Wed | Dec 1, 2021

JPS defends Portmore office closure amid protests

Published:Friday | March 5, 2021 | 12:08 AMRuddy Mathison/Gleaner Writer
Southboro Councillor Ainsley Parkins holding a placard during protest against the impending closure of the JPS Portmore branch office yesterday.
Southboro Councillor Ainsley Parkins holding a placard during protest against the impending closure of the JPS Portmore branch office yesterday.

Despite the Jamaica Public Service Company (JPS) winding down operations at its Portmore Mall store due to low usage by customers, residents of the municipality are urging the light and power company to reconsider as the closure will be a major inconvenience to them.

JPS Media and Public Relations Manager Audrey Williams said that the closure of the branch office and the transfer of bill-payment services to its online modality was necessary.

“Just about 2,500 customers out of a customer base of 52,000 currently used the office for bill payment on a monthly basis, and this is not sustainable to keep the office open,” Williams explained, adding that the branch had reduced operations by two days per week since last September.

The JPS’s Portmore office is one of seven to be closed as of next Monday, March 8. The others are located in the parishes of Clarendon, St Elizabeth, Westmoreland, St Mary, St Thomas, and Kingston (East Parade).

However, yesterday, Portmore Mayor Leon Thomas and a number of councillors from the Portmore Municipal Corporation joined residents to protest the planned closure.

“This is not true. The JPS had not provided any data to support this claim. Our seniors are suffering, and they cannot manage to go to Spanish Town to do business,” Thomas asserted.

But a March 3 letter sent to Thomas by JPS President and CEO Michel Gantois, in response to concerns raised by the mayor the previous day, had, in fact, noted that an increase in the use of the company’s online platform had led to “a great reduction in visits to JPS’s offices, especially within the last year, with less than five per cent of our customers in some parishes now coming in to do business with us in person.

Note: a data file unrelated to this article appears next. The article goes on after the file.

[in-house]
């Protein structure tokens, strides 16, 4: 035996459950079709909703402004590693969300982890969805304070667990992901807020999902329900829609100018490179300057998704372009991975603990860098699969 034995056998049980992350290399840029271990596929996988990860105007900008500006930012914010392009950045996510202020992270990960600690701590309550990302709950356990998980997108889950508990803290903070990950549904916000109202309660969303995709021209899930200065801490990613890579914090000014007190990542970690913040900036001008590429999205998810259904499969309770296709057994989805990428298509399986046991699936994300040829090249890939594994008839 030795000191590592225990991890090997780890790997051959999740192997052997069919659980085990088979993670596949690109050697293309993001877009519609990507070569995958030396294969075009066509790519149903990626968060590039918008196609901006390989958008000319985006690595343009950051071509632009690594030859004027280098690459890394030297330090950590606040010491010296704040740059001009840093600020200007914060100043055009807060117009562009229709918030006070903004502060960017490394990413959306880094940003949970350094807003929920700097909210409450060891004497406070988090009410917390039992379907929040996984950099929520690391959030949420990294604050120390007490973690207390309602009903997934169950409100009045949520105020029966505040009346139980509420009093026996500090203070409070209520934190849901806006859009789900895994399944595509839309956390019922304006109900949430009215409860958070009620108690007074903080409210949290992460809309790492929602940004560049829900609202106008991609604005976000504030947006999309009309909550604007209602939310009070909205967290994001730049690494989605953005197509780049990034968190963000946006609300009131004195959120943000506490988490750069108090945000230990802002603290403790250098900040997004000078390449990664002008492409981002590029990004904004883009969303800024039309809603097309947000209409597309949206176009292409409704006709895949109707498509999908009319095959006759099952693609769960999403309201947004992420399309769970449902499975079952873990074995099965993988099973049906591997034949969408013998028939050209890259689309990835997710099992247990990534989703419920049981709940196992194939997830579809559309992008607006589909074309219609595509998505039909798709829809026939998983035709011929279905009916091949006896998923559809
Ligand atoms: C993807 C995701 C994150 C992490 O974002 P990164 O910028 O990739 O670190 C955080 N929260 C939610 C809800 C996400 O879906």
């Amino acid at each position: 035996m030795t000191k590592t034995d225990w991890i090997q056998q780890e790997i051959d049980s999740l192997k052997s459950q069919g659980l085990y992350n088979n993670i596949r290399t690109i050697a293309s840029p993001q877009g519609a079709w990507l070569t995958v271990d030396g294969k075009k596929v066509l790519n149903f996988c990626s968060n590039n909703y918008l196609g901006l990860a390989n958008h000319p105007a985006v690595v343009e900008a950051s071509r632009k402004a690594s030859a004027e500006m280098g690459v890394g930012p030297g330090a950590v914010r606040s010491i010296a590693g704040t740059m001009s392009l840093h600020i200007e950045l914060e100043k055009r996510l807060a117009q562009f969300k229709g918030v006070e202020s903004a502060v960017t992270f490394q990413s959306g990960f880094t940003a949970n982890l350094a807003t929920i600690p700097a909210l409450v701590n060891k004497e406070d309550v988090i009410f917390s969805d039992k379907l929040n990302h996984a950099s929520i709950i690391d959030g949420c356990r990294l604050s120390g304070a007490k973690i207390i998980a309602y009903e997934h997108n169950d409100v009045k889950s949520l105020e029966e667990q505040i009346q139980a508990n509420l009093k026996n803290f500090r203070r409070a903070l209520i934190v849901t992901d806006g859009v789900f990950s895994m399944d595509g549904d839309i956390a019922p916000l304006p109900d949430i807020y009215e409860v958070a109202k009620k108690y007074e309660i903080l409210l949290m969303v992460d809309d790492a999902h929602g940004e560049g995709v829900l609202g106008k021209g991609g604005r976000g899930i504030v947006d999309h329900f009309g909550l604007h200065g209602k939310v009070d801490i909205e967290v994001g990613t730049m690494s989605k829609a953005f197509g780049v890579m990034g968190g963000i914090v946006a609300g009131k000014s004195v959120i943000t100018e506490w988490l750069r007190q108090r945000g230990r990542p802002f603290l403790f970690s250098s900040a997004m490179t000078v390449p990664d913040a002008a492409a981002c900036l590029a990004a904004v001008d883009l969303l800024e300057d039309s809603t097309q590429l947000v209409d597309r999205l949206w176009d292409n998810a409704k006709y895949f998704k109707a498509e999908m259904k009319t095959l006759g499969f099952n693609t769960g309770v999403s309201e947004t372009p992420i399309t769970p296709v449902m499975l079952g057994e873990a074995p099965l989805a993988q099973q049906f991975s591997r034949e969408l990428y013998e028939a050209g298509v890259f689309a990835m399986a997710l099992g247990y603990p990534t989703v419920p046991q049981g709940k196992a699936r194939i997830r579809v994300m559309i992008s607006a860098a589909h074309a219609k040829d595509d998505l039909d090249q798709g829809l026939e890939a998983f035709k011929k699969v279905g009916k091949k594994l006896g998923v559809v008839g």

“In fact, only about 2,500 customers in Portmore have been coming in to that office each month, mainly to get bill balances and pay bills,” continued the letter, a copy of which The Gleaner has seen.

Rhoda Thompson of Portsmouth protested that the JPS was forcing the elderly to move into unfamiliar territory,

“We seniors are unable to use online. How come they are asking us to use online when we are ignorant about it? Some of us don’t even own smart phones, debit or credit cards. We don’t even have Internet,” Thompson lamented.

She found support in Hellshire resident Keith Stewart, who said customers could be exposed to increase danger in going to Spanish Town to conduct business in light of the pandemic and the Old Capital’s violent history.

President of the Portmore Chamber of Commerce Norman Walker is also asking the JPS to reconsider.

“The JPSCo is a major flagship entity in Portmore, and instead of closing this branch that has been very useful to the residents, they should be moving forward with meaningful expansion to the facility,” Walker suggested.